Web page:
2Rob Bensinger4hI like the idea of front-paging Zvi's weekly updates. (No opinion on whether other COVID-19 content should be barred from the frontpage.)
2ChristianKl10hhabryka thinks that the value that Zvi's post provide means that utilitarian value of making an expection for them from the general rules is positive.
1Sherrinford2hI still don't fully understand what you are saying, so: 1) What does the word "utilitarian" add to this explanation [https://www.lesswrong.com/posts/bNAEBRWiKHG6mtQX8/avoid-unnecessarily-political-examples?commentId=NGFNfvjqAca4YpEtF] ? 2) What would LessWrong run by "consequentialist calculus" look like, in contrast to "run by utilitarian calculus"? 3) Do you equate "habryka thinks" with the utilitarian calculus that is supposed to run LW?

I keep finding cause to discuss the problem of the criterion, so I figured I'd try my hand at writing up a post explaining it. I don't have a great track record on writing clear explanations, but I'll do my best and include lots of links you can follow to make up for any inadequacy on my part.


Before we get to the problem itself, let's talk about why it matters.

Let's say you want to know something. Doesn't really matter what. Maybe you just want to know something seemingly benign, like what is a sandwich?

At first this might seem pretty easy: you know a sandwich when you see it! But just to be sure you ask a bunch of people what they think a sandwich is and if...

Sounds like it's time to become a caveman.

1Chris Hibbert3hBartley is very explicit that you stop claiming to "know" the right way. "This is my current best understanding. These are the reasons it seems to work well for distinguishing good beliefs from unhelpful ones. When I use these approaches to evaluate the current proposal, I find them to be lacking in the following way." If you want to argue that I'm using an inferior method, you can appeal to authority or cite scientific studies, or bully me, and I evaluate your argument. No faith, no commitment, no knowledge.
2Said Achmiz4hThis approach seems wrongheaded to me, from the start. Perhaps I am misunderstanding something. But let’s take your example: HALT! Proceed no further. Before even attempting to answer this question, ask: why the heck do you care [https://www.readthesequences.com/Disguised-Queries]? Why do you want to know the answer to this strange question, “what is a sandwich”? What do you plan to do with the answer? [https://www.gwern.net/Research-criticism#beliefs-are-for-actions] In the absence of any purpose [https://www.readthesequences.com/Lost-Purposes] to that initial question, the rest of that entire section of the post is unmotivated. The sandwich alignment chart? Pointless and meaningless. Attempting to precisely define a “sandwich-like object”? Total waste of time. And so on. On the other hand, if you do have a purpose in mind, then the right answer to “what is a sandwich” depends on that purpose. And the way you would judge whether you got the right answer or not, is by whether, having acquired said answer, you were then able to use the answer to accomplish that purpose. Now, you could then ask: “Ah, but how do you know you accomplished your purpose? What if you’re a brain in a jar? What if an infinitely powerful demon deceived you?”, and so on. Well, one answer to that might be “friend, by all means contemplate these questions; I, in the meantime—having accomplished my chosen purpose—will be contemplating my massive pile of utility, while perched atop same”. But we needn’t go that far; Eliezer has already addressed [https://www.readthesequences.com/Where-Recursive-Justification-Hits-Bottom] the question of “recursive justification”. It does not seem to me as if there remains anything left to say.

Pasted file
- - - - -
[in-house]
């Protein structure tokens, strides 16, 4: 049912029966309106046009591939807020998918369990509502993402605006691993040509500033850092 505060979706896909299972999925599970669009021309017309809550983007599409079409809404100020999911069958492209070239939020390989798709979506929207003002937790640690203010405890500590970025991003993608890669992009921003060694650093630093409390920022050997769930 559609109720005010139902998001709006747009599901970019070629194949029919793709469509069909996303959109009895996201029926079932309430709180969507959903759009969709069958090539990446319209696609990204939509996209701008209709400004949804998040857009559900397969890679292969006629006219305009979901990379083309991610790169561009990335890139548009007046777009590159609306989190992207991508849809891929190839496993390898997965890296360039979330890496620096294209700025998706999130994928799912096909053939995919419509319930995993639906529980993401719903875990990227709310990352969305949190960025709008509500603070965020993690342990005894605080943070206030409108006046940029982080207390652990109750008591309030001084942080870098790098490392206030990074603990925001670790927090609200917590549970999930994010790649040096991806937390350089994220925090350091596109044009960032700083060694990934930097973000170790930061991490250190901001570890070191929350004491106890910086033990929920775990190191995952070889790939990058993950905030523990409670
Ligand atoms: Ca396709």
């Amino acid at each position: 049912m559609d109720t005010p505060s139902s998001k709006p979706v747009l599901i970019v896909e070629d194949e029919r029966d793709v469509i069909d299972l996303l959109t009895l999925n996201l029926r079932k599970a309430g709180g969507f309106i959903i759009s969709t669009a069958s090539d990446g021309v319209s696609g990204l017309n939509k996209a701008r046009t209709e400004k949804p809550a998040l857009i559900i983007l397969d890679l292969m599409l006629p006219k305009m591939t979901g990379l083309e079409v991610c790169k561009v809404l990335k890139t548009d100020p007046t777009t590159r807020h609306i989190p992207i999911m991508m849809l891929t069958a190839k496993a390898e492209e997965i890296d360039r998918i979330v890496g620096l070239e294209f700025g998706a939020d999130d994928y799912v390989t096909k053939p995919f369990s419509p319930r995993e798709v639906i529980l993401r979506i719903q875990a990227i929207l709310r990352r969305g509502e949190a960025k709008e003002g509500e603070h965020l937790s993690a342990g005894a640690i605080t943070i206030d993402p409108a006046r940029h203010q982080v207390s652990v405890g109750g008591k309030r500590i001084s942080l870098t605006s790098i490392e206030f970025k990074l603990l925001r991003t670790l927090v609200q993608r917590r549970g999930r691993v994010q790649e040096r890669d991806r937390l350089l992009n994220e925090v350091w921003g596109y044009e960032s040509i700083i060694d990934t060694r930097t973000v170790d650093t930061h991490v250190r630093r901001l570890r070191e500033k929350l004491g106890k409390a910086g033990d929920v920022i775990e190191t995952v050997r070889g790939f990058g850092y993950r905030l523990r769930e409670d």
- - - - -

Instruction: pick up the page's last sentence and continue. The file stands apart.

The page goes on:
2gwern4hhttps://en.wikipedia.org/wiki/Semantic_satiation [https://en.wikipedia.org/wiki/Semantic_satiation]

I enjoyed C.S.Lewis’ The Inner Ring, and recommend you read it. It basically claims that much of human effort is directed at being admitted to whatever the local in-group is, that this happens easily to people, and that it is a bad thing to be drawn in to.

Some quotes, though I also recommend reading the whole thing:

In the passage I have just read from Tolstoy, the young second lieutenant Boris Dubretskoi discovers that there exist in the army two different systems or hierarchies. The one is printed in some little red book and anyone can easily read it up. It also remains constant. A general is always superior to a colonel, and a colonel to a captain. The other is not printed anywhere. Nor is


I'm not sure in which category you would put it, but as a counterpoint, Team Cohesion and Exclusionary Egalitarianism argues that for some groups, exclusion is at least partially essential and that they are better off for it:

... you find this pattern across nearly all elite American Special Forces type units — (1) an exceedingly difficult bar to get in, followed by (2) incredibly loose, informal, collegial norms with nearly-infinitely less emphasis on hierarchy and bureaucracy compared to all other military units.

To even "try out" for a Special Forces grou

... (read more)
2Kaj_Sotala1hRelevant paper [http://citeseerx.ist.psu.edu/viewdoc/download?doi=] .
1Pongo4hOh, and I also notice that a social manoeuvring game (the game that governs who is admitted) is a task where performance is correlated with performance on (1) and (2)
2Daniel Kokotajlo5hMan, that's a very important bit of info which I had heard before but which it helps to be reminded of again. The implications for my own line of work are disturbing!